Canon's latest digital camera has been on sale for just two weeks in Japan, but it's already one of the hottest items in Akihabara, Tokyo's famous electronics district.
The Digital Ixy is the smallest 2-megapixel-class digital still camera developed so far, according to its maker. Imagine a credit card-sized package approximately one inch deep and you have a good idea of its dimensions.
The camera is expected to be available in the UK by June and is expected to called the Powershot S100 Digital Ixus. The cameras retail for around £450 in Japan, but Canon says pricing will vary by region.
Canon has paced its camera with a range of features. Among them are a 2X optical zoom in addition to a digital zoom, a 1.5-inch thin-film transistor liquid crystal display, and an auto-focus system with an artificial intelligence engine that Canon says can determine a picture's subject even if it is off-center.
The camera offers three shooting resolutions: large/super-fine 1600 by 1200 pixel resolution; large/fine 1600 by 1200 pixel resolution; and small/fine 640 by 480 pixel resolution. An 8Mb memory card holds a maximum of four images taken in the large/super-fine mode, 12 images in large/fine mode, or 46 images in small/fine mode.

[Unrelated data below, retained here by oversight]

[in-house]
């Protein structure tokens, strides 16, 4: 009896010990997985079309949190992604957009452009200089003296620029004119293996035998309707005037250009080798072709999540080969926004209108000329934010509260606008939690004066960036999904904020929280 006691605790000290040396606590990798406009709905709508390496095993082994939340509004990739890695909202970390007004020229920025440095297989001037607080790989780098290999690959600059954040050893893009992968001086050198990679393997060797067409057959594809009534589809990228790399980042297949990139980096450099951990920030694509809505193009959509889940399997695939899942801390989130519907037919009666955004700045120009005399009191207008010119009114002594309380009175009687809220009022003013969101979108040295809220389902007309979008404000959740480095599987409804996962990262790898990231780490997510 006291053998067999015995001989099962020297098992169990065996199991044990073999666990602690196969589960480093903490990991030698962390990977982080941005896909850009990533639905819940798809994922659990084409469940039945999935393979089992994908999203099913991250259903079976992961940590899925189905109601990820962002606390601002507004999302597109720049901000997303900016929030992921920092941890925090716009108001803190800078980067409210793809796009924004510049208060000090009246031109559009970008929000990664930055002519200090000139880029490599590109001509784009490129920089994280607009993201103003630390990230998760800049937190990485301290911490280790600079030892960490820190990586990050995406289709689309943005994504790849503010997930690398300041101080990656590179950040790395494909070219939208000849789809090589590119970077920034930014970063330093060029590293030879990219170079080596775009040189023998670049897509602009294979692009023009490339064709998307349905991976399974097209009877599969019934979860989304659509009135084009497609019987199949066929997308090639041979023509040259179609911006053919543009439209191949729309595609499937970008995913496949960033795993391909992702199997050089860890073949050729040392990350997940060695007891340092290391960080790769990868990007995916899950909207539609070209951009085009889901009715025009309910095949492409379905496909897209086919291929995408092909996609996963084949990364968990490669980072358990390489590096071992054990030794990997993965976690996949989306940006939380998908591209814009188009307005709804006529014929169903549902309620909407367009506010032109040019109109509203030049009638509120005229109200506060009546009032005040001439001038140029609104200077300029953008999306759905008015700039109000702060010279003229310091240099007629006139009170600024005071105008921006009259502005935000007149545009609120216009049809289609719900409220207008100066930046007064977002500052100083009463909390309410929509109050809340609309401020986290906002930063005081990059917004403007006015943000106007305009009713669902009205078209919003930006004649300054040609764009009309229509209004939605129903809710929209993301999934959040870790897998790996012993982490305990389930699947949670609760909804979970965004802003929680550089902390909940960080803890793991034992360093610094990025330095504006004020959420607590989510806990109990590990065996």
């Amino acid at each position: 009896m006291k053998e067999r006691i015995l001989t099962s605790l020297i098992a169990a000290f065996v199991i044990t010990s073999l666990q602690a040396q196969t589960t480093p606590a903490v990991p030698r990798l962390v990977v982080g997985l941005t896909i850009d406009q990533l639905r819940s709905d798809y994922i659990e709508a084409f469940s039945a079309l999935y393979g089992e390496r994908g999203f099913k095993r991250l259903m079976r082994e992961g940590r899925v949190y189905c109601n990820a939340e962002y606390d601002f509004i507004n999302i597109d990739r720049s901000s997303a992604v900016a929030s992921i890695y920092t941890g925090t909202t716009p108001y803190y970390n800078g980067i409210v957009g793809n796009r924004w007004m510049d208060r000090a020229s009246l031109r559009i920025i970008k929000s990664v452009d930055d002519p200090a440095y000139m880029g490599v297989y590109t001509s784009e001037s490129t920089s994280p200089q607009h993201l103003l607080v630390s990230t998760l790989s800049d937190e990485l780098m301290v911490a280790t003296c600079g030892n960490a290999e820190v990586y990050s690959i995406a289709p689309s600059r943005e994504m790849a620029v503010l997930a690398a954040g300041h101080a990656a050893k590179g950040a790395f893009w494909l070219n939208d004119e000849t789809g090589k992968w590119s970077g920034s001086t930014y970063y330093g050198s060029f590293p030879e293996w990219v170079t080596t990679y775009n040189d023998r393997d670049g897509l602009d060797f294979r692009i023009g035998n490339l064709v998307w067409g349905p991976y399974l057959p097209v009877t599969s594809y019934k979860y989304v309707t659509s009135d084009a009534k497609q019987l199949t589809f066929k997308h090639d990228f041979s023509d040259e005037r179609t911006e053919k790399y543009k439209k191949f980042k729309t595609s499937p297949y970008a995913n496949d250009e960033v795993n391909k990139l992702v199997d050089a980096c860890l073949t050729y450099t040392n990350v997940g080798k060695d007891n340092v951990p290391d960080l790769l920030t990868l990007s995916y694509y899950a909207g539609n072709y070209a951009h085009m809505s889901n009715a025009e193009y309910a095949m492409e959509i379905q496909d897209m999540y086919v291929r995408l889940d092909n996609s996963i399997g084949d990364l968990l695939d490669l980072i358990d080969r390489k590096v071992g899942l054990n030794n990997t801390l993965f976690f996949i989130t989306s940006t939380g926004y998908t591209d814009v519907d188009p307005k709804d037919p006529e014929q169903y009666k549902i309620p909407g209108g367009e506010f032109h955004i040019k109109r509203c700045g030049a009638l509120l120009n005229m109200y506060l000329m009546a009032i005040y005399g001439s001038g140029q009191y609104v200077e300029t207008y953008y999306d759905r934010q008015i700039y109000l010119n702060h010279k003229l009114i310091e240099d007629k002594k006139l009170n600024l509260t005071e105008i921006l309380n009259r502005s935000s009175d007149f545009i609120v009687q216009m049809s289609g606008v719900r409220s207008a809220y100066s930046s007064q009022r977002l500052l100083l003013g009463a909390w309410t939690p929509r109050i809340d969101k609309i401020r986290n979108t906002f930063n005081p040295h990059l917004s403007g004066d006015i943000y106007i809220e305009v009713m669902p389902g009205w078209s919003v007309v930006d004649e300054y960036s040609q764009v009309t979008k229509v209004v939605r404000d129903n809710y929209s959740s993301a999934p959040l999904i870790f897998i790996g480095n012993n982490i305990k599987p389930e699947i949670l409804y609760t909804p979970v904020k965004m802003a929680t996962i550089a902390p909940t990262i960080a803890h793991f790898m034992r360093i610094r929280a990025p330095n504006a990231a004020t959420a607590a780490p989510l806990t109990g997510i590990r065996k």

Most of the camera's functions are accessed through a row of five buttons under the LCD and an on-screen graphical user interface, which makes for easy use. The GUI can switch among five languages: English, Japanese, French, German, and Spanish.
Canon claims a shutter release lag-time (the difference between the time the camera establishes focus and when the picture is taken) of just 0.05 seconds. Its shooting interval (the minimum amount of time that can elapse between shots) is 1.7 seconds. A continuous shooting mode, with the LCD switched off, lets you take two shots per second.
The Digital Ixy stores images on a CompactFlash-type memory card. Canon also supplies a kit that enables you to connect the camera to a PC with a USB interface. A video output socket also allows you to view images on a television or video monitor.